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7 Snow Shoveling Hacks to Help You Dig Out Faster

Whether you’re battling the next polar vortex or just scraping off last night’s accumulation, here are some tips to get it done faster.

As mother nature continues to vomit snow all over the country, pounding us with polar vortexes and snownadoes, and other hellish storms, one certainty remains: there will be a lot of white stuff to shovel up. Before you set out to clear your drive way or sidewalks, there are a number of snow shoveling hacks to utilize in an effort to save, well, effort, time, and the pain of a sore back. 

That’s why we spoke to Susan Pieper. Pieper is a mother of four, a Jackson, Wyoming resident acutely familiar with obscene snowfall, and the founder and CEO of DMOS Collective, which makes collapsible aluminum shovels beloved by professionals. The problem with most shovels, per Pieper, is that they’re meant to be disposable, and therefore cheap. What’s more, she says, “there is a cost inherent in disposing of that shovel that isn’t built into that price.” That cost? The mountains of plastic in landfills that will never decompose. That’s why she recommends hardened metal shovels that will last for years. Even with the best tools come best practices, so here are her best snow shoveling hacks.

Choose the Right Tool

An easy rule of thumb: For snowfalls less than six inches, use a shovel with a wide design meant to push. “That’s the quickest way,” she says. Any deeper and your feeble attempts at hand plowing will only start to compress it with every pass. 

When you get deeper than 12 inches, the most efficient means of clearing a drive and sidewalks is with a blower or plow—a worthy purchase if your annual snowfall is over a few feet. However, even with these devices, your shovel shouldn’t be far from hand. “No one ever gets by without having a shovel,” Pieper says, “because you can only get the middle effectively.” Use the shovel for the edges.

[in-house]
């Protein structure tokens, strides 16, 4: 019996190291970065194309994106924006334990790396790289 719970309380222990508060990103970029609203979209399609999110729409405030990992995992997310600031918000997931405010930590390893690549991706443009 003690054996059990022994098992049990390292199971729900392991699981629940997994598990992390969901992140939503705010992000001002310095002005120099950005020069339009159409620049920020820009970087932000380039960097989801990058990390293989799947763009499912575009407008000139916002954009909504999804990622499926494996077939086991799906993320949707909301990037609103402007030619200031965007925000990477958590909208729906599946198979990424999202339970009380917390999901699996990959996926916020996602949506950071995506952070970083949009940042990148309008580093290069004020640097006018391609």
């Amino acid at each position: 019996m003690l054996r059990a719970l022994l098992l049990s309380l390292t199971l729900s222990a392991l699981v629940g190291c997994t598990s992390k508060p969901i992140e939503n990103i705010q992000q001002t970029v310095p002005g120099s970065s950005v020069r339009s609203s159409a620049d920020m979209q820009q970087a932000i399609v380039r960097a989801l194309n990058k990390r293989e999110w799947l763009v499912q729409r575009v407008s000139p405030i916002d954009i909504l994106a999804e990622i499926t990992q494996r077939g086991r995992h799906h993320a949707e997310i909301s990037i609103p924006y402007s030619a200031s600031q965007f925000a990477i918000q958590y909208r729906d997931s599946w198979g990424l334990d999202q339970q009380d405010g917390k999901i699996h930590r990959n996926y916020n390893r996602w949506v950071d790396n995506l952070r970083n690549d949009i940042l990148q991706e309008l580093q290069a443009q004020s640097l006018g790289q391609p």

Grip It to Rip It 

“People think that you should always keep your hands in the same position,” Pieper says, “and that’s not the case.” Rather, pushing comes from the solar plexus with your hands further toward the handle. When lifting, you should choke up, with your hands closer to the blade.

Save Your Back By Putting Your Butt Into It 

It is easy to injure your back if you’re lifting wrong. “Think of it like doing a deadlift with kettlebells,” Pieper says. “Posture in your back is critical.” In other words: The back stays straight as the butt goes back, then the hip thrust forward to lift the load. It’s also important to take frequent breaks and pick up smaller amounts to save your back.

Break It Up

Brushing off powder is easy. It’s when it melts and then freezes—common in freeze-thaw cycles—when the real work begins. And tackling it with a snow shovel first is a fool’s errand. “A traditional snow shovel is not an ice tool,” Pieper says. You’ll need something with teeth or a specialty tool, available through your local hardware store, which looks like a steel rod. Once ice is visible, make your first pass with the rod to bust it up and your second pass with a shovel to push it aside. Without this, you’ll just waste time.

Use Cooking Spray

Stuck with some heavy, stubborn snow? A quick spray of nonstick cooking spray or an aerosol-based lubricant like WD-40 will allow sticky, wet snow to slide off your shovel easily. Conversely, more expensive shovels, including those by DMOS Collective, are powder-coated, effectively eliminating the need for any additives.

Don’t Back Over It

One of the most important tips, per Pieper, comes down to common sense: clear the snow before you back the car over it. Rolling over snow packs it down and, well, packed snow comes up harder and less clean. Clear first and you’ll save you both time and energy.